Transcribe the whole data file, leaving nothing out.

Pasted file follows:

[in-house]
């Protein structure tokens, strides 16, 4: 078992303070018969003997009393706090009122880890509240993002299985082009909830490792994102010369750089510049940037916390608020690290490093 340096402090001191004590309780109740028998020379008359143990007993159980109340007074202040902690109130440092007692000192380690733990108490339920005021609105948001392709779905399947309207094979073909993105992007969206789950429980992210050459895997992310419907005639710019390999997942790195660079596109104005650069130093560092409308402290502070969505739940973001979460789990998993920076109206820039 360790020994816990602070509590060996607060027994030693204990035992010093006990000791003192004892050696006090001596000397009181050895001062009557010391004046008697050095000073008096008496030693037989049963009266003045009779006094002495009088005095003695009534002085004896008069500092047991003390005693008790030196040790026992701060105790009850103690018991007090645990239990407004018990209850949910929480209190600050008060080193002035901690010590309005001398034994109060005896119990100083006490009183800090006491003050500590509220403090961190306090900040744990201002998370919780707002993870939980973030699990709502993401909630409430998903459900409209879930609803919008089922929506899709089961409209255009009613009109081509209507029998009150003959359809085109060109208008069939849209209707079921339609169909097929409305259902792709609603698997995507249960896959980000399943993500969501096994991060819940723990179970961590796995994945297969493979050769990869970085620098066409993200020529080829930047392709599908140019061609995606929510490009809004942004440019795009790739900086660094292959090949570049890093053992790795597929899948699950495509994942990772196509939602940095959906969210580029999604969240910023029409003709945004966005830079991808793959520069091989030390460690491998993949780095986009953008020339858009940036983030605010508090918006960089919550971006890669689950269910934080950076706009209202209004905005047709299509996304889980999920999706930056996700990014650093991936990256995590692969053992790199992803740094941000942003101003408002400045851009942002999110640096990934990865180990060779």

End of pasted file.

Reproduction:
[in-house]
């Protein structure tokens, strides 16, 4: 078992303070018969003997009393706090009122880890509240993002299985082009909830490792994102010369750089510049940037916390608020690290490093 340096402090001191004590309780109740028998020379008359143990007993159980109340007074202040902690109130440092007692000192380690733990108490339920005021609105948001392709779905399947309207094979073909993105992007969206789950429980992210050459895997992310419907005639710019390999997942790195660079596109104005650069130093560092409308402290502070969505739940973001979460789990998993920076109206820039 360790020994816990602070509590060996607060027994030693204990035992010093006990000791003192004892050696006090001596000397009181050895001062009557010391004046008697050095000073008096008496030693037989049963009266003045009779006094002495009088005095003695009534002085004896008069500092047991003390005693008790030196040790026992701060105790009850103690018991007090645990239990407004018990209850949910929480209190600050008060080193002035901690010590309005001398034994109060005896119990100083006490009183800090006491003050500590509220403090961190306090900040744990201002998370919780707002993870939980973030699990709502993401909630409430998903459900409209879930609803919008089922929506899709089961409209255009009613009109081509209507029998009150003959359809085109060109208008069939849209209707079921339609169909097929409305259902792709609603698997995507249960896959980000399943993500969501096994991060819940723990179970961590796995994945297969493979050769990869970085620098066409993200020529080829930047392709599908140019061609995606929510490009809004942004440019795009790739900086660094292959090949570049890093053992790795597929899948699950495509994942990772196509939602940095959906969210580029999604969240910023029409003709945004966005830079991808793959520069091989030390460690491998993949780095986009953008020339858009940036983030605010508090918006960089919550971006890669689950269910934080950076706009209202209004905005047709299509996304889980999920999706930056996700990014650093991936990256995590692969053992790199992803740094941000942003101003408002400045851009942002999110640096990934990865180990060779």